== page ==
Snapshots from Italy: Lunch on an Adriatic Fishing Boat

Editor's note: Serious Eats correspondent Carey Jones, eating her way around Italy, will be reporting back from Rome, Bologna, Tuscany, and Puglia.

My mental image of a Southern Italian fishing boat looks something like this:

20090401fishman.jpgThe seaside town of Molfetta, far down Italy’s eastern coast, has fed off the Adriatic waters for millennia—for most of that time, probably from little wooden boats like these. Records of a fishing village at this site date back as far as the fourth century B.C.; and while Molfetta gained later prominence as a Mediterranean trade hub and manufacturing town, fishing remains a healthy industry. Indeed, throughout the region of Puglia—the heel of Italy’s boot—food production continues to be an anchor of the local economy.

While sunny spring days do bring out solo pescatore, with or without their eight-foot rowboats, modern fishermen have taken to decidedly more seaworthy vessels. Like this one—Pasquale e Cristina, a commercial fishing boat that can brave the open waters for voyages as long as six months… or as short as a single morning, as was my Adriatic adventure.


Named for its owner's two children, both of whom joined us for the trip, Pasquale e Cristina is a mid-sized boat typical of Puglian fishing vessels. Its nets haul in whiting and mackerel, anchovies and sardines, tiny shrimp-like gamberetti and strange, vicious monkfish—as well as squid, octopi, cuttlefish, and any number of other more-or-less recognizable sea creatures, all laid out for our inspection. And later, consumption.


Shielded from the sea breeze, I soon noticed the smell around this incredible display— salty, humid, a bit stale, but hardly fishy at all. The captain nodded. “Fish only smells fishy with time,” he explained. “Fish this fresh never smells like fish.” But we didn’t need to sniff the air to see that these creatures were pulled straight from the sea. Just hours out of the water, the eel still wriggled and the unruly octopi squirmed their way out of overflowing tubs. Even the quiet mackerel, with their sharp teeth and glinting eyes, seemed to stare menacingly back at me.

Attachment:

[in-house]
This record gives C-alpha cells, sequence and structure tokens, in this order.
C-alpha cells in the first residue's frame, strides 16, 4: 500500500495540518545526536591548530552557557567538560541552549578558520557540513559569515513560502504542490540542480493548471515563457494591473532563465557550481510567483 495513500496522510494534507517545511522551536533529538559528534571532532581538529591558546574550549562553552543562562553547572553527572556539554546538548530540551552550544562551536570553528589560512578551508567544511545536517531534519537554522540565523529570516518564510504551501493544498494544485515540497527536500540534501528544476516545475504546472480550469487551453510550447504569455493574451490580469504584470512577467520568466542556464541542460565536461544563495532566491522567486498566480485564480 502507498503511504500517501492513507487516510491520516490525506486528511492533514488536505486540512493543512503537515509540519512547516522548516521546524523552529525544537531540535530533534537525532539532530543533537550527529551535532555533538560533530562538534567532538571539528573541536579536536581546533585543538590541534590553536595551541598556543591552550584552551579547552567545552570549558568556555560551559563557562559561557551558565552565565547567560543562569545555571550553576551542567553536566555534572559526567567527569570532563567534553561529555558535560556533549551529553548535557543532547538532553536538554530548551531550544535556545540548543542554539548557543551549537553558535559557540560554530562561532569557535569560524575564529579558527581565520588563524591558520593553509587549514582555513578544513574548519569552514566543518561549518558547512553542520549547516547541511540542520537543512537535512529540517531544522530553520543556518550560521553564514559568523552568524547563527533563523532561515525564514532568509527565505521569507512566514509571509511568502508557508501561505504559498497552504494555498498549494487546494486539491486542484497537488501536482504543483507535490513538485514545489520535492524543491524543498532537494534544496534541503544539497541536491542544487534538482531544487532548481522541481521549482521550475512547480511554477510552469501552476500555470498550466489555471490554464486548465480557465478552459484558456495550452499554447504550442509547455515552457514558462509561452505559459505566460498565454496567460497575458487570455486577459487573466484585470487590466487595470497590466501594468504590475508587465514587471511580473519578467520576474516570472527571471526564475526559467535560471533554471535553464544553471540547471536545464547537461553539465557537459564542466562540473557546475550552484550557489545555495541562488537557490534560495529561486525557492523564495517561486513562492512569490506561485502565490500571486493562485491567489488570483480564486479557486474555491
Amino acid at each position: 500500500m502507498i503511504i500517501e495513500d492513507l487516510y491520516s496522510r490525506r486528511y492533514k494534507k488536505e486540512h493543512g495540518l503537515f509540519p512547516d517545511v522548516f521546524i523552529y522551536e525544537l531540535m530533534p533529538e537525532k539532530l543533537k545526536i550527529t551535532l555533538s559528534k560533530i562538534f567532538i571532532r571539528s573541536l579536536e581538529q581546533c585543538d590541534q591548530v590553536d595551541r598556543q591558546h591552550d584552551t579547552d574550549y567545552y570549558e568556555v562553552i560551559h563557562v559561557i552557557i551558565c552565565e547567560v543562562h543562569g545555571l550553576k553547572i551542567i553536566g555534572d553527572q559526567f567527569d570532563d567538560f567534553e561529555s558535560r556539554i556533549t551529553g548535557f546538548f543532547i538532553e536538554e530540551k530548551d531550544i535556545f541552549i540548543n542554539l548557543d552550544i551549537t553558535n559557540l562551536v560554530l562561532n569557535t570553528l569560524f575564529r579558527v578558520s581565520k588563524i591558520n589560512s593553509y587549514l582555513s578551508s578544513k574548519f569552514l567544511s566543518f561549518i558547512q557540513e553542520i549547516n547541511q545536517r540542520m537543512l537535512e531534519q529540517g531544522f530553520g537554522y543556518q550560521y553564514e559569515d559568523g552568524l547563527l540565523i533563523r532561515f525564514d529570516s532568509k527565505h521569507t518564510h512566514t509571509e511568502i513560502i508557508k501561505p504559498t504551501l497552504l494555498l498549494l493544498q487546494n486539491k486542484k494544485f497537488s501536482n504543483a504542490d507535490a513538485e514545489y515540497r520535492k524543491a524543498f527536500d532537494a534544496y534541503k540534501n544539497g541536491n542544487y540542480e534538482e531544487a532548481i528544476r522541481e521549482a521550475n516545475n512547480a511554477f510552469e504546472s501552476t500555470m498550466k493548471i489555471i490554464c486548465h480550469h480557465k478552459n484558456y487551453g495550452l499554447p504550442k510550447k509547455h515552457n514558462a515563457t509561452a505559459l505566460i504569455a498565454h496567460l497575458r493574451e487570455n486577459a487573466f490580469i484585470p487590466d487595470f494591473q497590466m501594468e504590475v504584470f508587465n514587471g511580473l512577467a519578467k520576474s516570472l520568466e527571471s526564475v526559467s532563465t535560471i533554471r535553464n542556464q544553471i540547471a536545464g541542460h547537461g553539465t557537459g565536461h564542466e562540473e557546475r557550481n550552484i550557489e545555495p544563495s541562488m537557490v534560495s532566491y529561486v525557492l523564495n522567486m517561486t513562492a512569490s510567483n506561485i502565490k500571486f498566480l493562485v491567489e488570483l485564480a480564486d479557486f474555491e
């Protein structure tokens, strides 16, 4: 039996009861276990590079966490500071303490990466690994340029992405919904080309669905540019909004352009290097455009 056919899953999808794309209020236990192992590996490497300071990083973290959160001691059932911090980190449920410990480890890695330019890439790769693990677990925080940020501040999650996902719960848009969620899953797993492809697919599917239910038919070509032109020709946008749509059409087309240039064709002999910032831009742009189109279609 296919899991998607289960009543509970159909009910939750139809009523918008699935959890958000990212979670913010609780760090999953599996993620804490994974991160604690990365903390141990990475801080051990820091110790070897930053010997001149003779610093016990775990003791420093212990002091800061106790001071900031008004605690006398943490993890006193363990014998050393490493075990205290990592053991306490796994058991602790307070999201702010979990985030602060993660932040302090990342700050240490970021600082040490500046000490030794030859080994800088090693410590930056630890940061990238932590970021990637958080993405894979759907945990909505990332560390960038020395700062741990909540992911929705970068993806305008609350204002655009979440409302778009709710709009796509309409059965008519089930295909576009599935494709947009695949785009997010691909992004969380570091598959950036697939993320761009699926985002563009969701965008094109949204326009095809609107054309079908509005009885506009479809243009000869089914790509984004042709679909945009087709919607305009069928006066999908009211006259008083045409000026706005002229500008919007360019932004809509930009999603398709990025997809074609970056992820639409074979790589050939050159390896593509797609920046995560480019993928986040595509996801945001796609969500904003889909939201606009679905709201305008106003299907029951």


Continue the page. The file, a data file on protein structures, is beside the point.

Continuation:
20090401shrimp250.jpgAnd fish this fresh, explained our translator and de facto tour guide Mike, hardly needed to be cooked. He plunged a hand into the bucket of gamberetti—tiny shrimp no more than an inch in length—and tossed a few into his mouth. Shells, eyes, antennae, and all. “This is the world’s greatest snack. We’d eat them by the handful when I was a kid.” He tucked a stray antenna back between his lips. “Better than popcorn. Better than potato chips.”

20090401working.jpgHe shook the bucket at me. I plucked a gamberetto from the pile and carefully bit down, with a sharp crack. And though the legs scratched my tongue and the feelers poked out, another firm crunch released the tender flesh inside. It was nothing like I’d expected. Incredibly sweet and just a touch salty, each audible chew unleashing more flavor, the gamberetti were fresher and brighter than any shrimp I’d ever eaten. I chewed carefully and swallowed with a happy sigh.

Mike watched me intently. “Any good?” I grinned and popped three more in my mouth. “Incredible.”

At his urging, I tried the anchovies raw, too, but found these less pleasant—bitter and almost metallic, with an unpleasant aftertaste. For these, and for everything else, I would have to wait for lunch. We wandered upstairs to the sundeck, uncorked the Puglia-made Fiano Greco, and let the biting salt air stoke our appetites. For a seafood feast like this, we'd need every bit of hunger we could muster.


First came the anchovies, or alici, greatly improved by a quick soak in vinegar and a marinade of garlic, parsley, and olive oil.


Then the gamberetti, only made better by a quick pan-fry in olive oil and parsley.


Next came short-cut spaghetti in a fish consommé. Subtle and sweet, the broth added enormous flavor to the pasta, which was cooked separately to keep its starch from clouding the consommé. This was served alongside the first zuppa di pesce, with larger shrimp, mackerel, and cherry tomatoes.


Next up was a rich, garlic-y risotto, with langoustines crawling their way out. However creamy the rice, I knew, there was no cream in the dish itself; per Italian tradition, fish never touches dairy.


Then came another hearty tomato stew, but this time with monkfish, baby clams, mussels, and pesce sciabola, an eel-like scabbardfish.


Fresh sardines were drizzled in olive oil and charred on the grill upstairs...


While the other small fish, anchovies and whiting, were given a quick fry, leaving their skins crunchy and flaky flesh steaming hot and tender.


Baby squid and cuttlefish were given the same treatment, crisping up beautifully in the olive oil.


And just when I couldn't imagine eating another bite, out came curling tentacles of deep purple octopus, hot from the grill and just slightly charred. Smoky and dark, not chewy in the least, it stood up beautifully to a spicy, peppery olive oil that was all the garnish it needed.

With seafood like this, as so often in cooking, the key to a perfect meal is simplicity. Many of these dishes used little more than olive oil, flour and garlic; some didn't even need that. It's nearly impossible to improve upon the fresh, bright flavors of fish pulled straight from the sea. And aboard the Pasquale e Cristina, these wise fishermen didn't need to try.